Fillers are derived from collagen, hyaluronic acid, or synthetic material. Collagen (human derived) typically
lasts between three to six months.
Hyaluronic acid (e.g., Restylane, Juvederm, Perlane) is very popular; it is approved by the Food and Drug Administration for correction of moderate to severe
facial wrinkles and folds. This gel compound serves many purposes including filling the space between collagen and elastin fibers providing cushioning; transporting
nutrients from the blood to the skin; and retaining water within the cell promoting volume and protection. Hyaluronic acid is biodegradable with results lasting six
to 12 months. Placed in the Nasolabial folds, Marionette Lines, Oral Commissures and Lips.
A synthetic material such as Radiesse is made from synthetic calcium composite and lasts two to five years. Radiesse is often placed in the cheek area to regain
the volume lost due to aging.
Which filler is right for you? There is no one filler that is ideal for all sections of the face. Different fillers work better in certain areas and have various
durations. Your physician will recommend the filler based on what will best meet your needs.
Ask the Surgeon
I would like to improve the skin texture of my face, what are my options?
Your facial plastic surgeon may recommend rejuvenating the tone and texture of your skin through topical creams with antioxidants, retinoid (vitamin A derivative),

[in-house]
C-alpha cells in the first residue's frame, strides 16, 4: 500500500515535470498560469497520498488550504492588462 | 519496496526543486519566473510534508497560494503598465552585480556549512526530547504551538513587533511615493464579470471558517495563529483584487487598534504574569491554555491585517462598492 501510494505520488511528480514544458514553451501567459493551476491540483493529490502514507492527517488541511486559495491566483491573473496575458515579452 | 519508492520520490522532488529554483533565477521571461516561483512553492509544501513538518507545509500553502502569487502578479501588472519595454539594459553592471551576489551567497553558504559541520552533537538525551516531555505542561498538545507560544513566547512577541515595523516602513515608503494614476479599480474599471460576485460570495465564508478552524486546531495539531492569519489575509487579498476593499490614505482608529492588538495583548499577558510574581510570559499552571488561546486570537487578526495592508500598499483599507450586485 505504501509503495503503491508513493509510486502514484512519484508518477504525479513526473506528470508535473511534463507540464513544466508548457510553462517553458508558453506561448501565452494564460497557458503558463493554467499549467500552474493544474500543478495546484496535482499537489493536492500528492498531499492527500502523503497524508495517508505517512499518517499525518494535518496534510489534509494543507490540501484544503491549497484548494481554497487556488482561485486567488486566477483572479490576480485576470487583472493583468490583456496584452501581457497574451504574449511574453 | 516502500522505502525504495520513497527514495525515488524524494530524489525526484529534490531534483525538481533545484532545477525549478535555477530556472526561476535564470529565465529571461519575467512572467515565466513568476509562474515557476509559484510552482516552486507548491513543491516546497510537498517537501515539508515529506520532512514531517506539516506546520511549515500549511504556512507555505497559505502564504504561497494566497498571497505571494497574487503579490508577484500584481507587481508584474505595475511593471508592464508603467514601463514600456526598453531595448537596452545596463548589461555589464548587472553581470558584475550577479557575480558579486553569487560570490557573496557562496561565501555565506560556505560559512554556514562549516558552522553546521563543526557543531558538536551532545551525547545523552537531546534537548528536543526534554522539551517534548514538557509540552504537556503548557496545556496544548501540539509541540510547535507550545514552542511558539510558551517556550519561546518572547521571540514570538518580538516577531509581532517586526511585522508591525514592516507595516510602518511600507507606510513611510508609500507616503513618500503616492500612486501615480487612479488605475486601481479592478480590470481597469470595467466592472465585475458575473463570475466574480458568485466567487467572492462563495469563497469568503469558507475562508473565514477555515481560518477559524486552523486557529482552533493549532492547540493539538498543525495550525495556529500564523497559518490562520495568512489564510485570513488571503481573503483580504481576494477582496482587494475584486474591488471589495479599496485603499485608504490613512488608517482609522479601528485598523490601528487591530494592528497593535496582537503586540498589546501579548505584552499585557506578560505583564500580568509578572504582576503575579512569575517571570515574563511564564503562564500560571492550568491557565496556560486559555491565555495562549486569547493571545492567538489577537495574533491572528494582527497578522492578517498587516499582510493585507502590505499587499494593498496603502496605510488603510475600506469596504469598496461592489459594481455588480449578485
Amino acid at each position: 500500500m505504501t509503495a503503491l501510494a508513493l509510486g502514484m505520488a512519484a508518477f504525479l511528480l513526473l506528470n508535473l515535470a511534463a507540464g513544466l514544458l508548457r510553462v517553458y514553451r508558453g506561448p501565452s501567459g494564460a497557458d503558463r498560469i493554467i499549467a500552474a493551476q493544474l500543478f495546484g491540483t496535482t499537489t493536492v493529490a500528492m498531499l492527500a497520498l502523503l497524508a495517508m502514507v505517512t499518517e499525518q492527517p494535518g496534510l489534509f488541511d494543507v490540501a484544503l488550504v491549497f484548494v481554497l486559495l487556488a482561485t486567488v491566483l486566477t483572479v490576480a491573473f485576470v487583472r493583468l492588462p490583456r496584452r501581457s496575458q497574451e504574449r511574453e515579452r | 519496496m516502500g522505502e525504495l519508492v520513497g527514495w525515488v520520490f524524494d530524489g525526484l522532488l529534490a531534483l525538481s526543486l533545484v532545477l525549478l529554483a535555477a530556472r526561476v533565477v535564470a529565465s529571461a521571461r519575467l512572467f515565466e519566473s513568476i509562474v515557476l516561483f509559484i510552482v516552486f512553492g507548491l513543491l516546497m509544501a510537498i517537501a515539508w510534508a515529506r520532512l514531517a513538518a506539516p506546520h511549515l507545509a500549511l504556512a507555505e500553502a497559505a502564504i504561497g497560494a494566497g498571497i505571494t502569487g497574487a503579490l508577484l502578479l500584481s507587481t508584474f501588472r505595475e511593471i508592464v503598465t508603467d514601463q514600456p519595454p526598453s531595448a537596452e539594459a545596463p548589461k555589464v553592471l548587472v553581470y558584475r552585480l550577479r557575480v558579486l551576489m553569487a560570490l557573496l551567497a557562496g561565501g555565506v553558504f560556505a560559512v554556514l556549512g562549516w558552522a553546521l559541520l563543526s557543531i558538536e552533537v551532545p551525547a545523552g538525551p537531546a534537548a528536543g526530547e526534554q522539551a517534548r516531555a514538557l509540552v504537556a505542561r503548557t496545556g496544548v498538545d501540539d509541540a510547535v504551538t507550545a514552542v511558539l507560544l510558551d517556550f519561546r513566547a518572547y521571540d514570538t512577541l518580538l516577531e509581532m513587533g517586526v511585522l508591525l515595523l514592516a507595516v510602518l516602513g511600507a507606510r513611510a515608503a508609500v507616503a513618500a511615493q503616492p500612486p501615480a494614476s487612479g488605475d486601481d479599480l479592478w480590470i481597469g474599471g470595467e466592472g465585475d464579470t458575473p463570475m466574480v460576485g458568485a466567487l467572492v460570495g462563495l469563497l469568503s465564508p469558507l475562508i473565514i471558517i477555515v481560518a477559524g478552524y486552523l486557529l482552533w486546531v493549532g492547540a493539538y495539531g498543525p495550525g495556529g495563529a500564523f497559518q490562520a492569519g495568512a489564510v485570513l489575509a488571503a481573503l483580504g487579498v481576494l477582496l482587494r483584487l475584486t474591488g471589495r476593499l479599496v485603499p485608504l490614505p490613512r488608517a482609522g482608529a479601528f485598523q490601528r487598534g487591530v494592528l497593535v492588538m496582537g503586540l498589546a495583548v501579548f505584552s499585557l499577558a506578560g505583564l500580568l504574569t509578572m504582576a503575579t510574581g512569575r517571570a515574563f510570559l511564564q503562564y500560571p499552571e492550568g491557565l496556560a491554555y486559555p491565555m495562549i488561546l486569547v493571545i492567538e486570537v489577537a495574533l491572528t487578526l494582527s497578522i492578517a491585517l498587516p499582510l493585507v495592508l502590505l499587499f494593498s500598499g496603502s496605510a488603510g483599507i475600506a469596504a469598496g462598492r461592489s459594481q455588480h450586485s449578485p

or vitamins C or B5, which can offer slight improvement with regular use. Additionally, there are minimally invasive treatments such as fractional laser resurfacing.
Fraxel Laser resurfacing is effective for fine lines, sun damage, and age spots.
Fractional laser skin resurfacing uses a precision laser to target only a fraction of the skin at a time. Small wounds are created deep in the dermis, which prompts
your body’s natural response system to heal those wounds by rebuilding collagen and elastin. This results in tighter, more youthful-looking skin.
Despite warnings about melanoma risk, young women and teens still prefer to tan. According to a survey by the American Academy
of Dermatology, among almost 4,000 girls ages 14 to 22, the vast majority (81 percent) said they sunbathe outdoors either frequently or occasionally.
Recent recommendations from the International Agency for Research on Cancer, a subsidiary of the World Health Organization, state, "Policymakers should consider
enacting measures, such as prohibiting minors and discouraging young adults from using indoor tanning facilities, to protect the general population from possible additional
risk for melanoma."
Currently, at least 32 states regulate the use of tanning facilities by minors. Some counties also regulate the use of tanning devices, including Howard County, Md., which
is the first jurisdiction to ban indoor tanning for all minors under age 18. Tanning is not safe. Sunscreen or sunblock should be applied at least 30 minutes before going
outside with reapplication every two hours during peak times, 10 a.m. – 2 p.m. Avoid tanning beds entirely.